Thanks for looking.

Sunday, 7 August 2016

Ratte and Dora

These are shots of Steve Black's (Corwin) Ratte and Dora, for posting on the Blitzkrieg Commander forum.  He's having problems posting pictures at the moment.  The Ratte has 2 each of comparatively lightly armoured E-100s and Maus for scale comparison.


Thanks for looking.

Saturday, 6 August 2016

6mm 1980's West Germans

Team Yankee seems to have captured the imagination of the Flames of War players at the club.  While most have built up 15mm forces for Russians and Americans, there has been a lot of interest in 6mm, based on cost, the ability to build larger and more varied forces and a better look to the game on the tabletop.  For me this is perfect, as I already have 6mm forces for US, Russian, British and French.  With the publication of the Team Yankee supplement Leopard, I decided to order enough vehicles from Heroics and Ros to build up a force - I can always add more later if I like them for use with CWC.  Infantry are from Mainforce.

I decided to paint these in olivegelb (yellow olive) rather than the later NATO three colour scheme.  Vallejo yellow olive wasn't grey enough for me, so I used it as a base coat, but dry brushed it mixed with mid-grey and then added a little white for a lighter dry brush.  Tracks are flat brown, tools are beige brown and flat aluminium, crosses are hand painted in black and white.  Vision blocks are azure blue.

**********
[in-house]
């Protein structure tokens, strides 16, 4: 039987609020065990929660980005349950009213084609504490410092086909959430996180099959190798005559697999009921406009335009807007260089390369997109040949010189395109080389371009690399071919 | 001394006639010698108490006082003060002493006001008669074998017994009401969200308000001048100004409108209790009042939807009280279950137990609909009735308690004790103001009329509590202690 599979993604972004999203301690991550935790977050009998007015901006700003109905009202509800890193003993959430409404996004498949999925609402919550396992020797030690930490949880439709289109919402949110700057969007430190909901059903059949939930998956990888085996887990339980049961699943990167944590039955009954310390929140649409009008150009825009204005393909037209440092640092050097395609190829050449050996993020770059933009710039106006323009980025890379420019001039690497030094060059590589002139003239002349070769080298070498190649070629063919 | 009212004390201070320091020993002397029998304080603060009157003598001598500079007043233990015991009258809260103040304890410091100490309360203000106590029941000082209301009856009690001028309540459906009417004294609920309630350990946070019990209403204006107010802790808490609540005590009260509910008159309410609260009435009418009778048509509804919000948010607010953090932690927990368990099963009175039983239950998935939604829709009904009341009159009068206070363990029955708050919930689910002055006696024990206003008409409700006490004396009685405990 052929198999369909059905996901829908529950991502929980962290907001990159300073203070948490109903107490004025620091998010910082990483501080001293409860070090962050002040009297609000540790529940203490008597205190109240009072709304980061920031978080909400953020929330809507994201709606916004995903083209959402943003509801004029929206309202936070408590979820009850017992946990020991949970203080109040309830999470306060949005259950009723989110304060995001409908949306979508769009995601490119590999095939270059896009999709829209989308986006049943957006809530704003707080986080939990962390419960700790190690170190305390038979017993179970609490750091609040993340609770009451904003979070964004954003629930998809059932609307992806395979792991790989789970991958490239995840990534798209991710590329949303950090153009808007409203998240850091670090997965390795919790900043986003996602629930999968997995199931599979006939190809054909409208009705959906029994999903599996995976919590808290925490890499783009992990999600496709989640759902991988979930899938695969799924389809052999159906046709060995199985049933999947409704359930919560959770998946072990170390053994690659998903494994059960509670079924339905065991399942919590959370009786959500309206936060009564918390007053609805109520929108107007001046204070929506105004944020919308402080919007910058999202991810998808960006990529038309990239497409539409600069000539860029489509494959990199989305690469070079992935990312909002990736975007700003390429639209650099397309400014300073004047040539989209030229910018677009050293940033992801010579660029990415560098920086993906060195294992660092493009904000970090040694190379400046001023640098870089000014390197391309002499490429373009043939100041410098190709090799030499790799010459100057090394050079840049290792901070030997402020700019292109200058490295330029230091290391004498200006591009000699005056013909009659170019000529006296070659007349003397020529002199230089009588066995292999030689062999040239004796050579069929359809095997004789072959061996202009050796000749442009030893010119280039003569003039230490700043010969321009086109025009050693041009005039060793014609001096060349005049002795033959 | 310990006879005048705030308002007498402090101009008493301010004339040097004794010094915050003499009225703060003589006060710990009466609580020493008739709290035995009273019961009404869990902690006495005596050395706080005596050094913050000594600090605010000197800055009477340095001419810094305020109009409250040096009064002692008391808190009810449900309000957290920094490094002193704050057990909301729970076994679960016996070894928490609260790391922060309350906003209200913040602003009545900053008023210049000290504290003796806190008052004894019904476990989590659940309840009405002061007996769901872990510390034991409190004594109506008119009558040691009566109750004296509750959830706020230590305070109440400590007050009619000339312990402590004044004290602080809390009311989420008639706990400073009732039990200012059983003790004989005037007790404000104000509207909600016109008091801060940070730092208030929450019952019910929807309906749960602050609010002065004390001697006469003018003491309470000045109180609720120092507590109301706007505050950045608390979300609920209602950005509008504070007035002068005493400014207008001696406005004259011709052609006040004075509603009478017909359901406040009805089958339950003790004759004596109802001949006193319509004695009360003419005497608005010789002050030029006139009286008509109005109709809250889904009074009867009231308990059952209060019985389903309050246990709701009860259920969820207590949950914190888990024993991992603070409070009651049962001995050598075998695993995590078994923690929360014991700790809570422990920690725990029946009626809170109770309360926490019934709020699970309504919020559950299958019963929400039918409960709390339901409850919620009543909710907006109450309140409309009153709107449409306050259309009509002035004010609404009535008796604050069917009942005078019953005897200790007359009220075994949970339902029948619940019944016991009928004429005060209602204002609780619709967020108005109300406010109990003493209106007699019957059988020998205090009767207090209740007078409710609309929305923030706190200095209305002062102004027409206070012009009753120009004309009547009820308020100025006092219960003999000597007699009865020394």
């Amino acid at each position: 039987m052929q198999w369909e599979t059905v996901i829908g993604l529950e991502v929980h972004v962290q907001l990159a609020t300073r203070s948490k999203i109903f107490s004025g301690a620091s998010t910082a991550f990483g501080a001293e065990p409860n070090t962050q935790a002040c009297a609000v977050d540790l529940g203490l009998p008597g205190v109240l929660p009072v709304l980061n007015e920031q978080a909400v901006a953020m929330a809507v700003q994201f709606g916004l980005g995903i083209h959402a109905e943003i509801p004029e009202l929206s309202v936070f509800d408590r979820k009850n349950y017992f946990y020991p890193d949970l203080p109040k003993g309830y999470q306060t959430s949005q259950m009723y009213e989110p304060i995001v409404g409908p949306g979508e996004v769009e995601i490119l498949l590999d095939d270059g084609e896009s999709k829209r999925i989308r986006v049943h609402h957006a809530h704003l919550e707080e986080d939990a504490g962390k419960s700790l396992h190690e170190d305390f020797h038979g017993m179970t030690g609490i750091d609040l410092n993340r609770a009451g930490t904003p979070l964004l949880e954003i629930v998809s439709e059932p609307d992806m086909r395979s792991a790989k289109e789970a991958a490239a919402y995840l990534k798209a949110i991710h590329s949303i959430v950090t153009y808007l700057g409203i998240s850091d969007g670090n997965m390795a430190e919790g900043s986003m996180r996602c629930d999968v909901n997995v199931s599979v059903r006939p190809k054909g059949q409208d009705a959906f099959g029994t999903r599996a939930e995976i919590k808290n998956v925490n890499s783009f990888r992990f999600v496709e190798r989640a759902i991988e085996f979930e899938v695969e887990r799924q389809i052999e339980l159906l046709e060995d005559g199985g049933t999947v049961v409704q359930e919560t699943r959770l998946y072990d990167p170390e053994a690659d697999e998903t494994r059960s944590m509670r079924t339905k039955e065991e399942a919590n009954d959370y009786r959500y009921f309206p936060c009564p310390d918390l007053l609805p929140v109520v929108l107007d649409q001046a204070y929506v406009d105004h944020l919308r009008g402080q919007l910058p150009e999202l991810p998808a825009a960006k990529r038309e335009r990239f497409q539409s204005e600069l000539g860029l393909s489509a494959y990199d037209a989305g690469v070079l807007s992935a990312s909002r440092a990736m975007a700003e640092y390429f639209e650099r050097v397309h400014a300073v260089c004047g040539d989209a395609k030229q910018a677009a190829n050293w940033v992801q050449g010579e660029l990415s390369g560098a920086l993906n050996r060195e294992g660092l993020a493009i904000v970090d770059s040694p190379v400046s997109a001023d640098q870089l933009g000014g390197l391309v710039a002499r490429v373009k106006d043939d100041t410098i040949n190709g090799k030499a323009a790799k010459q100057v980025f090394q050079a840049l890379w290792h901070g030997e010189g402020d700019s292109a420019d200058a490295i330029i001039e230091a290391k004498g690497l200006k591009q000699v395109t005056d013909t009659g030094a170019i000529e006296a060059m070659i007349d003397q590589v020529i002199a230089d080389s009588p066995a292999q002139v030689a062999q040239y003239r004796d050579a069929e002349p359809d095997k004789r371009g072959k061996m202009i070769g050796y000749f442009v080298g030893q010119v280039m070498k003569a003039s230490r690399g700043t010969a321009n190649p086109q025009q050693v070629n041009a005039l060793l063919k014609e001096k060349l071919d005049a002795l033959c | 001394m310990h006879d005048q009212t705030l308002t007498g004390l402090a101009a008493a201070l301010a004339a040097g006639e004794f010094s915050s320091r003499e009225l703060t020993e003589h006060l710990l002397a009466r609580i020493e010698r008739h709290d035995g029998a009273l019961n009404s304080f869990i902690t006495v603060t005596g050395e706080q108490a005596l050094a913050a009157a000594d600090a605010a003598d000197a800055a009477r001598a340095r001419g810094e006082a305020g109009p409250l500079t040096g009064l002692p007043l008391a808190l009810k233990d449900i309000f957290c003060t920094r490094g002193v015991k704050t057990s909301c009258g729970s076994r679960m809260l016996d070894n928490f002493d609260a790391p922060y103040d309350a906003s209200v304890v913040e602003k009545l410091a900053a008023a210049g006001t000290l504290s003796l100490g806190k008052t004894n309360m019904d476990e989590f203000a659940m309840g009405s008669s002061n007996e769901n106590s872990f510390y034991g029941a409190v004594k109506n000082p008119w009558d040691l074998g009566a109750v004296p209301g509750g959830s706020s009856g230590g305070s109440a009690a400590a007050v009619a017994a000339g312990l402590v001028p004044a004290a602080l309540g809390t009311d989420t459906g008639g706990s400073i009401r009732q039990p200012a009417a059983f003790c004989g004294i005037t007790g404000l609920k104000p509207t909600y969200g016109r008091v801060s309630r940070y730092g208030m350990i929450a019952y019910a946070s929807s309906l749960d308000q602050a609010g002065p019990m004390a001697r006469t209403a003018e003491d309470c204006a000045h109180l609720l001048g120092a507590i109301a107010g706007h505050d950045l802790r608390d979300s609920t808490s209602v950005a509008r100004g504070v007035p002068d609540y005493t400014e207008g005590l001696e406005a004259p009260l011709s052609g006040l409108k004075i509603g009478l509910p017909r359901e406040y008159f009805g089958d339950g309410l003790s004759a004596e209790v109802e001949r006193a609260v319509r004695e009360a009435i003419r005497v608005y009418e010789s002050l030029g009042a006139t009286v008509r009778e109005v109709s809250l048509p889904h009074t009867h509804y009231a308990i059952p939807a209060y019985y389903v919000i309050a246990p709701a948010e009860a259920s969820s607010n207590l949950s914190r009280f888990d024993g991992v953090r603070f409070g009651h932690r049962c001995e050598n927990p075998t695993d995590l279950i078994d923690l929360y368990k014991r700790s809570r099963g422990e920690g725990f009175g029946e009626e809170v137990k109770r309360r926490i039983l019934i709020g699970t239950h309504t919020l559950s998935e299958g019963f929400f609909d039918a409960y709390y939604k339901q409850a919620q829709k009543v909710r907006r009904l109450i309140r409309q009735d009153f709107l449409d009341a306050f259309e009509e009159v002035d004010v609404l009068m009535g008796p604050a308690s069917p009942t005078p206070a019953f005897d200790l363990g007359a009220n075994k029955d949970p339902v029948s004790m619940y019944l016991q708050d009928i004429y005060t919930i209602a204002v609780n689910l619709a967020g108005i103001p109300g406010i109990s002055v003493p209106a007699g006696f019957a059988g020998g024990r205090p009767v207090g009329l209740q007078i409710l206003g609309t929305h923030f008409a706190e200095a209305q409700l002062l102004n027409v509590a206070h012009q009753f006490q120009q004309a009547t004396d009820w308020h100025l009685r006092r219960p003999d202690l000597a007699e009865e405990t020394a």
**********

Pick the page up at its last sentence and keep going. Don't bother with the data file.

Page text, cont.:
So, without further ado, a Leopard 2 Panzer Zug.

A Leopard 2 Panzer Kompanie.  I suspect these could ruin a Russian regimental attack on a good day.

The panzergrenadier zug from the panzer kompanie, transported in three Marders, comprising two sections of infantry, each with Milan firing posts, and the command section.

A Roland air defence battery.

A Gepard air defence battery.

A Jaguar 1 jagdpanzer battery, HOT ATGM armed.

A Jaguar 2 jagdpanzer battery, TOW ATGM armed.

Not really represented in Leopard, a Leopard 1 ARV.

A Leopard 1 zug, from a panzeraufklarungs kompanie.  These are rather more brittle than the Leopard 2s, but cost significantly less point-wise, so you can have a lot more, and they pack a punch.

A LARS raketenwerfer battery, with OP in M113.

A fliegerfaust gruppe, armed with Redeye hand held SAM missiles.  The rules allow one stand for each weapon in a Gepard or Roland air defence battery.  Apparently these troops represent the two spare crews available for each battery to allow 3 8 hour shifts to cover 24 hour air defence.

M109G panzerartillerie battery.

A Luchs spah truppe.

A Fuchs panzeraufklarungs zug, three infantry sections and a Milan firing post, with three Fuchs transports.

So, I now have enough vehicles and infantry to field a panzer kompanie, panzergrenadier kompanie and panzer aufklarungskompanie, plus supports.  I still need to add flights of West German Tornados and Bo-105P PAH helicopters to complete all the functionality of the Leopard forces.  I'm hoping to get some or all on the table top some time in the next few weeks.

As ever, thanks for looking.